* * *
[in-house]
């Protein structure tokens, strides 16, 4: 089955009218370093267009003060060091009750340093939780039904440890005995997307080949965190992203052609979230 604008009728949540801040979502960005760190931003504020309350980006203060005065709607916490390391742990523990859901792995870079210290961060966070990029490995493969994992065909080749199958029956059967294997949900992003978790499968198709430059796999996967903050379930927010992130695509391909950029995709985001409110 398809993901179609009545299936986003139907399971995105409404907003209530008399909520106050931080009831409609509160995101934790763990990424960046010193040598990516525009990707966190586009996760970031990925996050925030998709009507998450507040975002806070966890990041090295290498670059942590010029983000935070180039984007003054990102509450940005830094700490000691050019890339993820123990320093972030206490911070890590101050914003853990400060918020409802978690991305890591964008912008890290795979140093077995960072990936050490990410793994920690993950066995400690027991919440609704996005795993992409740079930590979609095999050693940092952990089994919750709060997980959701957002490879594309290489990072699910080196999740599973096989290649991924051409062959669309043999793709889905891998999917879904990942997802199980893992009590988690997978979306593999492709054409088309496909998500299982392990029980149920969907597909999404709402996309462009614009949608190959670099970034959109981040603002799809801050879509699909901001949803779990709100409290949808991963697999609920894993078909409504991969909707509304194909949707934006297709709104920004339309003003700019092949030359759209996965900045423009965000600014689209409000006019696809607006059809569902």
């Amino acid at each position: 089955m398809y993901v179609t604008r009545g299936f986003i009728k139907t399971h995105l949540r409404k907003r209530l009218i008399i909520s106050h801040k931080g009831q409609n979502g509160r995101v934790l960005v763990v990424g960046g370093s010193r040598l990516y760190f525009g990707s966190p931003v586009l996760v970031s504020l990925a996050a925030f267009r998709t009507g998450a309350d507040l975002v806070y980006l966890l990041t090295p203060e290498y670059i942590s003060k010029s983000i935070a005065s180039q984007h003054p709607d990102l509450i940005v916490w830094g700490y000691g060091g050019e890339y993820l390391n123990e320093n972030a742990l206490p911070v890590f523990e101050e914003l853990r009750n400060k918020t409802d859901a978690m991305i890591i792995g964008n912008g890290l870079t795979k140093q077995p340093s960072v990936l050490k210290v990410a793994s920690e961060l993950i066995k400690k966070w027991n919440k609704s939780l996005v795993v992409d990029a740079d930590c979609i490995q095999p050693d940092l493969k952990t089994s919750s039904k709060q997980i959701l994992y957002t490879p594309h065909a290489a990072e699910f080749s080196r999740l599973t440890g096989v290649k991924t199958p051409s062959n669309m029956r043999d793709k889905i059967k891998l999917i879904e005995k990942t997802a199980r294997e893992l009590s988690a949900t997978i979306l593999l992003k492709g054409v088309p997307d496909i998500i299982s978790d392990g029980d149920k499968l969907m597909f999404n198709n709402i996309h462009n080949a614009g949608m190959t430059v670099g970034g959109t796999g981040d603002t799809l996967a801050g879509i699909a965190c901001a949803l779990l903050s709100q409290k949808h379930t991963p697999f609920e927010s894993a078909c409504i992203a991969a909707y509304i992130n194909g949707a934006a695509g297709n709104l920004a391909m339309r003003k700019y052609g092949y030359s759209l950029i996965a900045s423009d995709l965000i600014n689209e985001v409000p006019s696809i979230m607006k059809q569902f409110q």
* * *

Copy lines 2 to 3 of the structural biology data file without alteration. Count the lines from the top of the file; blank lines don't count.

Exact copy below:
């Protein structure tokens, strides 16, 4: 089955009218370093267009003060060091009750340093939780039904440890005995997307080949965190992203052609979230 604008009728949540801040979502960005760190931003504020309350980006203060005065709607916490390391742990523990859901792995870079210290961060966070990029490995493969994992065909080749199958029956059967294997949900992003978790499968198709430059796999996967903050379930927010992130695509391909950029995709985001409110 398809993901179609009545299936986003139907399971995105409404907003209530008399909520106050931080009831409609509160995101934790763990990424960046010193040598990516525009990707966190586009996760970031990925996050925030998709009507998450507040975002806070966890990041090295290498670059942590010029983000935070180039984007003054990102509450940005830094700490000691050019890339993820123990320093972030206490911070890590101050914003853990400060918020409802978690991305890591964008912008890290795979140093077995960072990936050490990410793994920690993950066995400690027991919440609704996005795993992409740079930590979609095999050693940092952990089994919750709060997980959701957002490879594309290489990072699910080196999740599973096989290649991924051409062959669309043999793709889905891998999917879904990942997802199980893992009590988690997978979306593999492709054409088309496909998500299982392990029980149920969907597909999404709402996309462009614009949608190959670099970034959109981040603002799809801050879509699909901001949803779990709100409290949808991963697999609920894993078909409504991969909707509304194909949707934006297709709104920004339309003003700019092949030359759209996965900045423009965000600014689209409000006019696809607006059809569902």
């Amino acid at each position: 089955m398809y993901v179609t604008r009545g299936f986003i009728k139907t399971h995105l949540r409404k907003r209530l009218i008399i909520s106050h801040k931080g009831q409609n979502g509160r995101v934790l960005v763990v990424g960046g370093s010193r040598l990516y760190f525009g990707s966190p931003v586009l996760v970031s504020l990925a996050a925030f267009r998709t009507g998450a309350d507040l975002v806070y980006l966890l990041t090295p203060e290498y670059i942590s003060k010029s983000i935070a005065s180039q984007h003054p709607d990102l509450i940005v916490w830094g700490y000691g060091g050019e890339y993820l390391n123990e320093n972030a742990l206490p911070v890590f523990e101050e914003l853990r009750n400060k918020t409802d859901a978690m991305i890591i792995g964008n912008g890290l870079t795979k140093q077995p340093s960072v990936l050490k210290v990410a793994s920690e961060l993950i066995k400690k966070w027991n919440k609704s939780l996005v795993v992409d990029a740079d930590c979609i490995q095999p050693d940092l493969k952990t089994s919750s039904k709060q997980i959701l994992y957002t490879p594309h065909a290489a990072e699910f080749s080196r999740l599973t440890g096989v290649k991924t199958p051409s062959n669309m029956r043999d793709k889905i059967k891998l999917i879904e005995k990942t997802a199980r294997e893992l009590s988690a949900t997978i979306l593999l992003k492709g054409v088309p997307d496909i998500i299982s978790d392990g029980d149920k499968l969907m597909f999404n198709n709402i996309h462009n080949a614009g949608m190959t430059v670099g970034g959109t796999g981040d603002t799809l996967a801050g879509i699909a965190c901001a949803l779990l903050s709100q409290k949808h379930t991963p697999f609920e927010s894993a078909c409504i992203a991969a909707y509304i992130n194909g949707a934006a695509g297709n709104l920004a391909m339309r003003k700019y052609g092949y030359s759209l950029i996965a900045s423009d995709l965000i600014n689209e985001v409000p006019s696809i979230m607006k059809q569902f409110q």